- The Washington Times - Monday, August 15, 2011

It’s one thing to read about Monicagate. It’s quite another to see the sex scandal that rocked the leader of the free world depicted on a novelty T-shirt.

As part of his class on the American presidency, Villanova University political science professor David Barrett hands out presidential souvenirs - the odder, the better. “The pieces represent a certain time and say something - a lot of times something amusing - about a particular president,” Mr. Barrett said.

Here are some of his favorites:

Washington beer can

Item: A 1970s bicentennial tribute to our first commander in chief, courtesy of an aluminum suds container - because sometimes a giant obelisk, the name of the capital city and your mug on the $1 bill just aren’t enough.

Fun fact: Text on the can reads, “I cannot tell a lie.” “Of course, George Washington never really said that,” Mr. Barrett said.

FDR match case

Item: A matchbook with a drawing of a sailboat; the drawing contains the letters “f-d-r.”

Fun fact: The New Deal champion loved to smoke, sail and - who knew? - draw. “This was for use in FDR’s home,” Mr. Barrett said. “Friends could have them. Something like this reminds students that presidents are people, too. They can have talent.”

JFK trading cards

Item: Think baseball cards - only with smiling sluggers and copious statistics replaced by Lee Harvey Oswald, J. Edgar Hoover, mafia leaders and everything else remotely linked to John F. Kennedy’s death.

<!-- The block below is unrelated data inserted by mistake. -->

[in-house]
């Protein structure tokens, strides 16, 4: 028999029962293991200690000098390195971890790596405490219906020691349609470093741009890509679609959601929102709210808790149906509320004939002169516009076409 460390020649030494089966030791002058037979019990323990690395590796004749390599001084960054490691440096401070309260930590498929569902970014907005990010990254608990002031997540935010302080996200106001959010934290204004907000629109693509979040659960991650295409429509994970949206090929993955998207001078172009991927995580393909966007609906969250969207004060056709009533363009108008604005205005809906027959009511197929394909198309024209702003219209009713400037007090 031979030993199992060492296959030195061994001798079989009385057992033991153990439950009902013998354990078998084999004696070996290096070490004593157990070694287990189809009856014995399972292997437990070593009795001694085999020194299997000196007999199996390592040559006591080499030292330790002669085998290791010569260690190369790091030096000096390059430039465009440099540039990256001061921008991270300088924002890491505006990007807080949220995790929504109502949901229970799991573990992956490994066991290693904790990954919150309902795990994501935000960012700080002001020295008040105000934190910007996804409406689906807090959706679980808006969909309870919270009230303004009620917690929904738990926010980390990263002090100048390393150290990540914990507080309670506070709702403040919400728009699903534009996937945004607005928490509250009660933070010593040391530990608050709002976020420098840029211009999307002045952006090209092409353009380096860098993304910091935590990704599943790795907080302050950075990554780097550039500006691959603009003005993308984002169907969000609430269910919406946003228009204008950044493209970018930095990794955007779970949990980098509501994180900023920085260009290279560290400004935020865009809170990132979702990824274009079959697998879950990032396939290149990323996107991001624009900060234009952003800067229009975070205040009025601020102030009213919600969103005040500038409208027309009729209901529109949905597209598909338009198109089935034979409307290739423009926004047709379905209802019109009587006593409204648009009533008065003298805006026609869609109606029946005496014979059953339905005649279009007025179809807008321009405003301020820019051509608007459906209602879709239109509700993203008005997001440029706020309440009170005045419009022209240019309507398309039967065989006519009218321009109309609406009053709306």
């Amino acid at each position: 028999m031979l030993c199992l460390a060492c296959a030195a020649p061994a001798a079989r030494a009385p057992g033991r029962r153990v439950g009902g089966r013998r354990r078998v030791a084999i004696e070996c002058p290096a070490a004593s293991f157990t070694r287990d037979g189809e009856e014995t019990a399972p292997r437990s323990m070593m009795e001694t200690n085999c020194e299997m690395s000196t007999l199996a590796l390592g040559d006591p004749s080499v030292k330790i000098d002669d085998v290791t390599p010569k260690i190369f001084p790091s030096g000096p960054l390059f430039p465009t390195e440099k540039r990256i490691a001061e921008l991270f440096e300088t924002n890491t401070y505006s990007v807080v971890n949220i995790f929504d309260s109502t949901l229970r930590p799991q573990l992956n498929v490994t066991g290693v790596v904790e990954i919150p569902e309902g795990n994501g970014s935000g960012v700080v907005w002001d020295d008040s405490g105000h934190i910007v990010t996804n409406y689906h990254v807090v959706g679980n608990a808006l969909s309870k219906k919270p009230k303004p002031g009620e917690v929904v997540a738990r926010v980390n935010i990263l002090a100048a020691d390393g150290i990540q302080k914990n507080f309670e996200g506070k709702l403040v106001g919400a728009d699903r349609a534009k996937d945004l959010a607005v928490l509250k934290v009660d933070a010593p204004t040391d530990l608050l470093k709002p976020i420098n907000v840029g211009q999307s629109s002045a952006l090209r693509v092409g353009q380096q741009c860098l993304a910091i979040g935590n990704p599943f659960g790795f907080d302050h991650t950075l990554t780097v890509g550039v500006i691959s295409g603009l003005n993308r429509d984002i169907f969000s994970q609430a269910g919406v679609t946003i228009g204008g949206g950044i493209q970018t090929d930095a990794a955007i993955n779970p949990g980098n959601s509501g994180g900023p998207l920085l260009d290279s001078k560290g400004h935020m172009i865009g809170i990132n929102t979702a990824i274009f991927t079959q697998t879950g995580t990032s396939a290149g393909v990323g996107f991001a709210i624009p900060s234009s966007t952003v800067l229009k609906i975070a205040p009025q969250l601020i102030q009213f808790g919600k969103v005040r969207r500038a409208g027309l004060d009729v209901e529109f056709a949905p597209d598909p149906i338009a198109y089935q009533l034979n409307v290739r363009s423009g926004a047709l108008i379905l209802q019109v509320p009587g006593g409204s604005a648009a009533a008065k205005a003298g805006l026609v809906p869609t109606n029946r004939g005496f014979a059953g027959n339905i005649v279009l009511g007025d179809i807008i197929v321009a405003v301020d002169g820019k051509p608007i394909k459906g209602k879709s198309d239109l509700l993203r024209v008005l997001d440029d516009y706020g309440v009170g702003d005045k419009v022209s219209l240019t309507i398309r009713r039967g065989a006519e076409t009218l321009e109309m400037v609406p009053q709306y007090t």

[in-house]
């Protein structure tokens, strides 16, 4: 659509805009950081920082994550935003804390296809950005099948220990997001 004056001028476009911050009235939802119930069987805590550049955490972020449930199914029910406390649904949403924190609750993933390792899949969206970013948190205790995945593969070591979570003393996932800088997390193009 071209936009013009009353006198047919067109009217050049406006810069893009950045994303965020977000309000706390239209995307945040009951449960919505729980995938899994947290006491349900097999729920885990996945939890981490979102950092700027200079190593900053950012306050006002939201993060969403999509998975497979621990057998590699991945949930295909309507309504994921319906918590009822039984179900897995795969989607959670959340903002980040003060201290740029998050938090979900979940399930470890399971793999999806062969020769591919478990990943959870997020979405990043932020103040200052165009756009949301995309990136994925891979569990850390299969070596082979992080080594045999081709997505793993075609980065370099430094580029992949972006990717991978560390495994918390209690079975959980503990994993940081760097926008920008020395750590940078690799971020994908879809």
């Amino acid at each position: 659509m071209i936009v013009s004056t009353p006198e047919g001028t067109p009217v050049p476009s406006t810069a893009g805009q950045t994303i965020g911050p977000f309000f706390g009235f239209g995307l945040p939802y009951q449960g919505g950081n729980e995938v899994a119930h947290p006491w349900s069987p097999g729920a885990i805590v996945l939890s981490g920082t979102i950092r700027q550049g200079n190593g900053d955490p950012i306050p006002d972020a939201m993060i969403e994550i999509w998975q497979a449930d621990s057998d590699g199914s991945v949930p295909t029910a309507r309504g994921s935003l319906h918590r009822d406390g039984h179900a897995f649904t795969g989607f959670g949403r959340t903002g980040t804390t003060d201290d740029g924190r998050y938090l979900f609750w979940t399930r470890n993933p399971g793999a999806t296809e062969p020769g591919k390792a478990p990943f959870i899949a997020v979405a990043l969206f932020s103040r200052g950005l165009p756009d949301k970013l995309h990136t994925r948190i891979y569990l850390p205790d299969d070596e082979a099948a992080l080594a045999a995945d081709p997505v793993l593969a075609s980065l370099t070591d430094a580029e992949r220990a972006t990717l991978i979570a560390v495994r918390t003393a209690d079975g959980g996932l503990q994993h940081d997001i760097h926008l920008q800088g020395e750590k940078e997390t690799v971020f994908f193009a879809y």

Fun fact: Each card contains text that adds up to a wide-ranging conspiracy theory. “The text is very historically unreliable,” Mr. Barrett said.

Right. That’s what they want you to believe.

Bill Clinton T-shirt

Item: A T-shirt created by a Mexican restaurant in Texas. It features a caricature of Mr. Clinton with a caption that reads, “I did not have Tex-Mex with that woman.”

Fun fact: “For my current students, Clinton is the first president that they can remember,” Mr. Barrett said. “So I actually have to explain to them what the joke means.”

Great - now we feel old.

LBJ plate

Item: A commemorative plate featuring Lyndon B. Johnson and short text references to issues of his era, including the Vietnam War, the civil rights movement and the war on poverty.

Fun fact: Mr. Barrett seldom brings this item to class. The reason? “I put this one up on the wall in my bathroom, because LBJ would conduct business anywhere,” he said. “Including, famously, in the White House bathroom.”

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